Basic Roof Truss Repair and Maintenance

A roof truss serves to help hold up the roof of a home or other building. If they are installed well, roof trusses require minimal truss repair and maintenance. However, it is important to watch your roof trusses closely for signs of damage or decline, as broken roof trusses may cause serious problems, including the potential collapse of the roof of the building.

Causes of Roof Truss Damage and Their Prevention

One of the primary causes of damage to roof trusses is exposure damage. If the roof itself is not completely secure, or if there are leaks in the mortar joints or gutters, moisture may enter the building and collect in and around the roof trusses. Similarly, this exposes the trusses to insect infestation and temperature damage, among other things. Maintaining a properly waterproof and sealed roof is one of the best ways of preventing damage to your roof trusses over time. Consult with a contractor or roofing specialist if you have doubts about the quality of your roof or its repair.

Another cause of roof truss damage that is potentially more serious has to do with the quality of the truss itself. If the material or original construction of the truss was insufficient for the structural demands required of it, the truss may suffer damage over time. Watch for signs of bowing, splitting or other damage to the truss. In these cases, it is perhaps best to consult with a structural engineer for advice on how best to repair the truss.

Basic Repair for Roof Trusses

Before you begin working on the roof trusses in your home or another building, it is necessary to have the situation analyzed by an engineer. Without the proper understanding of the function of a specific truss or portion of a truss, as well as the nature and scope of the damage, operating on a roof truss is a dangerous project that may lead to roof damage or injury.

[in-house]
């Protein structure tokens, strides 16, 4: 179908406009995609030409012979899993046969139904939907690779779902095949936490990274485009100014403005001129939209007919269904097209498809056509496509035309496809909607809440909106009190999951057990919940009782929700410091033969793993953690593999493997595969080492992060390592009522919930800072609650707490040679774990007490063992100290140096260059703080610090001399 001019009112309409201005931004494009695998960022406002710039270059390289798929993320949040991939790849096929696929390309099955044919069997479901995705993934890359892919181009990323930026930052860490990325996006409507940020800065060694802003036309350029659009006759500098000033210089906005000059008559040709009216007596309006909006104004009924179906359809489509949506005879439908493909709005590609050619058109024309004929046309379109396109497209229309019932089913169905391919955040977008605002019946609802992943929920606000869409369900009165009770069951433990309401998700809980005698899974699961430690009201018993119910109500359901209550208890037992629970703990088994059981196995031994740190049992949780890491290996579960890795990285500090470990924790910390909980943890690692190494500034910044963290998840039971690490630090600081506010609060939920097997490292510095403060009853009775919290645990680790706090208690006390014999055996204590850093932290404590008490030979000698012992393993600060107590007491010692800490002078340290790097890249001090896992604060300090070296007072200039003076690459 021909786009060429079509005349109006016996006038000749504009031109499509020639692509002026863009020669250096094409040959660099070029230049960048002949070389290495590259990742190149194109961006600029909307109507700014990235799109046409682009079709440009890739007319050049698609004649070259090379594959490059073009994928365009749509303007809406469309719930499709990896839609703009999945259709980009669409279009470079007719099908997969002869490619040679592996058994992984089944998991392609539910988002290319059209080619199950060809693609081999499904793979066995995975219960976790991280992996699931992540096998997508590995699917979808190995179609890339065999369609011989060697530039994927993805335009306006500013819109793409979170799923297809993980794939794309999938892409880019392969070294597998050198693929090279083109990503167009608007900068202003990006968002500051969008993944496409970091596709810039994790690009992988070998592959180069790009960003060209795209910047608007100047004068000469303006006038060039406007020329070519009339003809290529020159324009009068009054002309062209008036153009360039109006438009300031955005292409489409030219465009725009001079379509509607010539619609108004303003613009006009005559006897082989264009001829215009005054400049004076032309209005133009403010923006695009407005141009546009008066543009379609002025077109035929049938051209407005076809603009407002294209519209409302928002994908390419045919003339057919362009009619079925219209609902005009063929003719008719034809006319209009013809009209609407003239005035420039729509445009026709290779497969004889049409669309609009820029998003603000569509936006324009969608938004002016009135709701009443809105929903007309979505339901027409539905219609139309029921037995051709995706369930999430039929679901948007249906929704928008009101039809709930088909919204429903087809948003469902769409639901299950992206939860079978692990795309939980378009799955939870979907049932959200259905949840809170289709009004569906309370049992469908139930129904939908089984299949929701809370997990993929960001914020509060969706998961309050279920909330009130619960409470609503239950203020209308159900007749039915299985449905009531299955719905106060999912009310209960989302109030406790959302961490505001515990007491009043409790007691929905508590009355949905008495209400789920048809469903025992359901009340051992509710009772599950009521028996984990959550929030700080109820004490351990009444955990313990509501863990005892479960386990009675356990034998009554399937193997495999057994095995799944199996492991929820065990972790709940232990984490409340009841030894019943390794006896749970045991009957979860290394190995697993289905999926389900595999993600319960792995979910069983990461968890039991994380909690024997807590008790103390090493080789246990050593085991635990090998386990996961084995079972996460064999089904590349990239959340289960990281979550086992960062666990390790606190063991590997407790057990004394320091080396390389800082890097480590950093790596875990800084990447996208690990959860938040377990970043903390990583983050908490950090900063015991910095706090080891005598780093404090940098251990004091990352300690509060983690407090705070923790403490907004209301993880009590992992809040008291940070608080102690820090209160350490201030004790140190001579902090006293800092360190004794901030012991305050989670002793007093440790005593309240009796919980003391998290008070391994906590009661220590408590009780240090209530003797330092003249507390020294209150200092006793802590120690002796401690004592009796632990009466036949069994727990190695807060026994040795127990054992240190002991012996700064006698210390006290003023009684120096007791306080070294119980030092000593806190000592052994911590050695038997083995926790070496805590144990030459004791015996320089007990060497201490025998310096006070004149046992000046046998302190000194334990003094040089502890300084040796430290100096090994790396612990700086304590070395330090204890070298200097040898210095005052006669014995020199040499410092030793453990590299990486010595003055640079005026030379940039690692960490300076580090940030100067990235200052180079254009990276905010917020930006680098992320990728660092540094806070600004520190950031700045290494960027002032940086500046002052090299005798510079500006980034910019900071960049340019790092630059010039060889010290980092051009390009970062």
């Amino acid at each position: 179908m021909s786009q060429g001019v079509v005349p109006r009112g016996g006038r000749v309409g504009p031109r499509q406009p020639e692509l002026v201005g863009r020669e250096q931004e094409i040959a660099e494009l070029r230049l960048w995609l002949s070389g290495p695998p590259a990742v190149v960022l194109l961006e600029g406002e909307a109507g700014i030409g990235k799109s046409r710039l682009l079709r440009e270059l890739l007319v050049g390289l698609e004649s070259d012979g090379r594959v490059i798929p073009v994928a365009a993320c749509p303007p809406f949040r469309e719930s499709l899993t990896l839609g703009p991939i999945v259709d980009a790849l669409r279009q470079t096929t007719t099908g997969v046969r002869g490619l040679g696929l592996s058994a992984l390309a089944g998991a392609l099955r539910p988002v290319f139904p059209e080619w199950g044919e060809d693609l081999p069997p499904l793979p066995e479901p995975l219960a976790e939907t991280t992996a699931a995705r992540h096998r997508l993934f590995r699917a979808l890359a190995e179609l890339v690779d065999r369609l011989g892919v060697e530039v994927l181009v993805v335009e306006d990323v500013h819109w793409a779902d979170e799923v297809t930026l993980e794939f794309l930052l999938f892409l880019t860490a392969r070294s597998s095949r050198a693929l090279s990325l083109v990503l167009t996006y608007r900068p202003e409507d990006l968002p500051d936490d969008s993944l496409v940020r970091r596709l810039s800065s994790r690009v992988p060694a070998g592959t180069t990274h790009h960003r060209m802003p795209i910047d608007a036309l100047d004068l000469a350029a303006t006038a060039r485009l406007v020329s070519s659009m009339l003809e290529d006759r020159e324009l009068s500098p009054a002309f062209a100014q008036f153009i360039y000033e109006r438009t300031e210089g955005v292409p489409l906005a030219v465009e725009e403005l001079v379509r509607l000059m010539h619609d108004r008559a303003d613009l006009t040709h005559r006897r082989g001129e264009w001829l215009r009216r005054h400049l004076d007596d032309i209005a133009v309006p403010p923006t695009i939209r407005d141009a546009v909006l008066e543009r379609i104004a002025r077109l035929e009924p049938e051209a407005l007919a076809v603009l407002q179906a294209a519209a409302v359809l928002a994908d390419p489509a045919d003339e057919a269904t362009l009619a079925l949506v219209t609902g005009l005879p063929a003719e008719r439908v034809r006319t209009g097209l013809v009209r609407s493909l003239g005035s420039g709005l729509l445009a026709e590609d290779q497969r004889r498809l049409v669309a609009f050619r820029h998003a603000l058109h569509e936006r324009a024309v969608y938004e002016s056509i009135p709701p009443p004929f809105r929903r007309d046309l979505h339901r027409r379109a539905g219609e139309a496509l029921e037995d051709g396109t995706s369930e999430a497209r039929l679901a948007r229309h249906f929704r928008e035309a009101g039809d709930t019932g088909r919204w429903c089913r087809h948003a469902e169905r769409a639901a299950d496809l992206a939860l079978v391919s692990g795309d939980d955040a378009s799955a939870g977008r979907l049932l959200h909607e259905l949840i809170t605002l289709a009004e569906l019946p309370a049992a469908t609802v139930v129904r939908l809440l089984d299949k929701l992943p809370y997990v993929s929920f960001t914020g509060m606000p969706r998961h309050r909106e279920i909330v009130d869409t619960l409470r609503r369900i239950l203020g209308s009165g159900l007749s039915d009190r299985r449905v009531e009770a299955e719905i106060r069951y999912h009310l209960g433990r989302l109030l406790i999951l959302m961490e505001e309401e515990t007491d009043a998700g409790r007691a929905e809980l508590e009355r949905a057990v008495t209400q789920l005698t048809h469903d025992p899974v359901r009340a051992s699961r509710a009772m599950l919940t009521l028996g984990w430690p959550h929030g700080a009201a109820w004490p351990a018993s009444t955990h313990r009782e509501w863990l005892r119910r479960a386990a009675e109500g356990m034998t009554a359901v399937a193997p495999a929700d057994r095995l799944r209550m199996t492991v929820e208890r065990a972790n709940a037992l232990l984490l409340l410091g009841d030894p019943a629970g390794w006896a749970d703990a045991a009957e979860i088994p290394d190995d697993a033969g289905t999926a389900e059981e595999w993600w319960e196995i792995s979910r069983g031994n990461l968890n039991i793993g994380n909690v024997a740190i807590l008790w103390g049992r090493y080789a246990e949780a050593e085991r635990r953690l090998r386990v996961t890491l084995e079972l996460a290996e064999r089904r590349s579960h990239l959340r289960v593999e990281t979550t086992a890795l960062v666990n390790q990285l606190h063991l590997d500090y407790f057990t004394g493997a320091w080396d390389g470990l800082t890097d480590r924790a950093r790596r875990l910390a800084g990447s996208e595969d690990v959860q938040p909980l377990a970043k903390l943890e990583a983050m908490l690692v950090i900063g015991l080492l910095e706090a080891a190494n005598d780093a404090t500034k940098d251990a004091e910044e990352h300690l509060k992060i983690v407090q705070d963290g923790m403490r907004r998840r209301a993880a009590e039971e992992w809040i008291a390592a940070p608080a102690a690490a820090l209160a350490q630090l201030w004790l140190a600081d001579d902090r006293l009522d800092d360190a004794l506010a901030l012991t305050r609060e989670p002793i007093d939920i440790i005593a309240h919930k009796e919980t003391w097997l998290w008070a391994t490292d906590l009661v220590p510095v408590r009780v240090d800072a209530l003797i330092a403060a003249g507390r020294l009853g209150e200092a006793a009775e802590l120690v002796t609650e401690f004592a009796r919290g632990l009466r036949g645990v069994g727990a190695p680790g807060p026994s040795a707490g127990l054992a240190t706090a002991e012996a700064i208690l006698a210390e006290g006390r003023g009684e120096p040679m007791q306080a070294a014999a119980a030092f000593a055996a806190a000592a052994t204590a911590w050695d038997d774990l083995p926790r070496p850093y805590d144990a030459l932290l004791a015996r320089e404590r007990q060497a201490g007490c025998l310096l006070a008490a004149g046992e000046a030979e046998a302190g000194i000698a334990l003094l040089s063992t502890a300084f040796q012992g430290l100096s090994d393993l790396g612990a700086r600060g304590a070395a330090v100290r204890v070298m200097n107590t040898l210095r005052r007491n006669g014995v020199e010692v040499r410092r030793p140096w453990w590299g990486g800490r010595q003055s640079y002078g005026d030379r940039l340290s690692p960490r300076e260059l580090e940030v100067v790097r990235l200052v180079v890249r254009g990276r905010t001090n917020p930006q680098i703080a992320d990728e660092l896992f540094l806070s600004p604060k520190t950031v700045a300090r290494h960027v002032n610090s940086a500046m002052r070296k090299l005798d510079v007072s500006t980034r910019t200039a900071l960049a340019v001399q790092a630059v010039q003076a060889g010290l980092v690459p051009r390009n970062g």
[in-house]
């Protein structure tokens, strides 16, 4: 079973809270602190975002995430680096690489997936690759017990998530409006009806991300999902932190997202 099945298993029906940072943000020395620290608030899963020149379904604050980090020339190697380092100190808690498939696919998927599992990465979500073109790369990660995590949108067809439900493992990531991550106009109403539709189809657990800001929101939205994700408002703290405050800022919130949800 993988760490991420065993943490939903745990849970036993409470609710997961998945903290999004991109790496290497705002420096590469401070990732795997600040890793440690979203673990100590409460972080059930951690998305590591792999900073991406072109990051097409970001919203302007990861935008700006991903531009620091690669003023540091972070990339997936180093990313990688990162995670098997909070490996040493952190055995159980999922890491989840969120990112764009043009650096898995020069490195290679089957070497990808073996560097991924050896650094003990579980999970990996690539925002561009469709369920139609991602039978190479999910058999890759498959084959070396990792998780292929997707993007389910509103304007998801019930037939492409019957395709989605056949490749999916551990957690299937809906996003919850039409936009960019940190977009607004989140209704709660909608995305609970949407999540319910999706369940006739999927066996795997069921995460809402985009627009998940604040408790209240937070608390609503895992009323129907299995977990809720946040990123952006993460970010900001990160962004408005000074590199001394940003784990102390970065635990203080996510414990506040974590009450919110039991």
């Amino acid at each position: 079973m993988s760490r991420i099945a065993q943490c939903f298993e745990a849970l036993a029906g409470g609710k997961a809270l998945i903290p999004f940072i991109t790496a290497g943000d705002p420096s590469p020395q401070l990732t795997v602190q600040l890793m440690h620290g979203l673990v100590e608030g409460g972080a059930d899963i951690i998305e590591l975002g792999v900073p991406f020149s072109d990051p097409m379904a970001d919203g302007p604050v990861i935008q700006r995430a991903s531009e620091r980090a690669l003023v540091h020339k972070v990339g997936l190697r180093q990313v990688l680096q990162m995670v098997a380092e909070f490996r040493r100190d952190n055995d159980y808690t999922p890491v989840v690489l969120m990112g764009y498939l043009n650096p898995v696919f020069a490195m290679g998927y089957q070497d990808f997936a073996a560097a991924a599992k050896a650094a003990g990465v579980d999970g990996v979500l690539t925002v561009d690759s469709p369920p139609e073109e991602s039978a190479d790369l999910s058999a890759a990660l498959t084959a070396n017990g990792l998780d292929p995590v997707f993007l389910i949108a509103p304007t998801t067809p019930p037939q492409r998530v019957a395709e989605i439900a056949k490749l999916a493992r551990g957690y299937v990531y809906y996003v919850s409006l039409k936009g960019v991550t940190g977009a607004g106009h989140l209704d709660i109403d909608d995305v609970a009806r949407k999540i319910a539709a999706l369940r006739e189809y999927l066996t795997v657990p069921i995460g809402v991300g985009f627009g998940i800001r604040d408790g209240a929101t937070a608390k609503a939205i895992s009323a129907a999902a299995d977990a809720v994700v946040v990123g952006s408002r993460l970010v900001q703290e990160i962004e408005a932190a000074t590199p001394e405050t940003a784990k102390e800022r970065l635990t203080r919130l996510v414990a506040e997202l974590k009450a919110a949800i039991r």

There are 2 primary schools of thought regarding repair of damaged trusses. The first involves bracing the existing truss with reinforced steel braces. Again, the location and nature of the bracing depends upon the location and severity of the damage as well as the structural function of the truss. The second school of thought attempts to maintain the integrity of the original material. For instance, in cases of damage to a tension-bearing truss, damaged wood may actually be cut out from the truss and replaced with a fresh, undamaged section.

Before beginning any project, and certainly before making any cuts or additions to a preexisting roof truss, ensure that you have fully analyzed the problem with the help of a professional, and that you have determined the best course of action for maintaining and repairing the existing roof truss. Ultimately, this will not only serve to save money on potentially superfluous procedures, but it will ensure a long truss lifespan and drastically reduce the risk of injury or subsequent damage.